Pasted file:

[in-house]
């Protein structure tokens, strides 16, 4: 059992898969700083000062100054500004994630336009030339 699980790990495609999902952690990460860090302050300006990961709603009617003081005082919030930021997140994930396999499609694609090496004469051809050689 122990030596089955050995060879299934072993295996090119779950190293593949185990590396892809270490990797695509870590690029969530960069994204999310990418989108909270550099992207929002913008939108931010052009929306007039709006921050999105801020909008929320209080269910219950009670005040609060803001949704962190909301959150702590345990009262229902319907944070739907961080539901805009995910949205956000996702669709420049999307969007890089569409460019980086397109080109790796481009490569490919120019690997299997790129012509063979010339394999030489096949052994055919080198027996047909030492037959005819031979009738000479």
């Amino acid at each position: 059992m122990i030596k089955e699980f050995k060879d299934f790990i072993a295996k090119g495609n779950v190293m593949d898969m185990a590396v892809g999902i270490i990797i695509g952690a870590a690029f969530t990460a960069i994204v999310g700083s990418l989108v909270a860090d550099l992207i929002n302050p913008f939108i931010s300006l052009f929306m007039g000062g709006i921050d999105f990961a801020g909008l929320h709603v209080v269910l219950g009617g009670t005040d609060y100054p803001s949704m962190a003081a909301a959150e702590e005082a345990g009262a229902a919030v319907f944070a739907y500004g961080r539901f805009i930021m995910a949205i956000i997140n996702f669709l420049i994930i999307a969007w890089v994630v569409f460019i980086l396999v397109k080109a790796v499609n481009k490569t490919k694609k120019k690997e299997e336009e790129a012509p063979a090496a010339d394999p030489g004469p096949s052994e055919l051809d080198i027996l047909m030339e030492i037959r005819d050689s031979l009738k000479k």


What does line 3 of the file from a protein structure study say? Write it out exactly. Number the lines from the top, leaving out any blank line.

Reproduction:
């Amino acid at each position: 059992m122990i030596k089955e699980f050995k060879d299934f790990i072993a295996k090119g495609n779950v190293m593949d898969m185990a590396v892809g999902i270490i990797i695509g952690a870590a690029f969530t990460a960069i994204v999310g700083s990418l989108v909270a860090d550099l992207i929002n302050p913008f939108i931010s300006l052009f929306m007039g000062g709006i921050d999105f990961a801020g909008l929320h709603v209080v269910l219950g009617g009670t005040d609060y100054p803001s949704m962190a003081a909301a959150e702590e005082a345990g009262a229902a919030v319907f944070a739907y500004g961080r539901f805009i930021m995910a949205i956000i997140n996702f669709l420049i994930i999307a969007w890089v994630v569409f460019i980086l396999v397109k080109a790796v499609n481009k490569t490919k694609k120019k690997e299997e336009e790129a012509p063979a090496a010339d394999p030489g004469p096949s052994e055919l051809d080198i027996l047909m030339e030492i037959r005819d050689s031979l009738k000479k």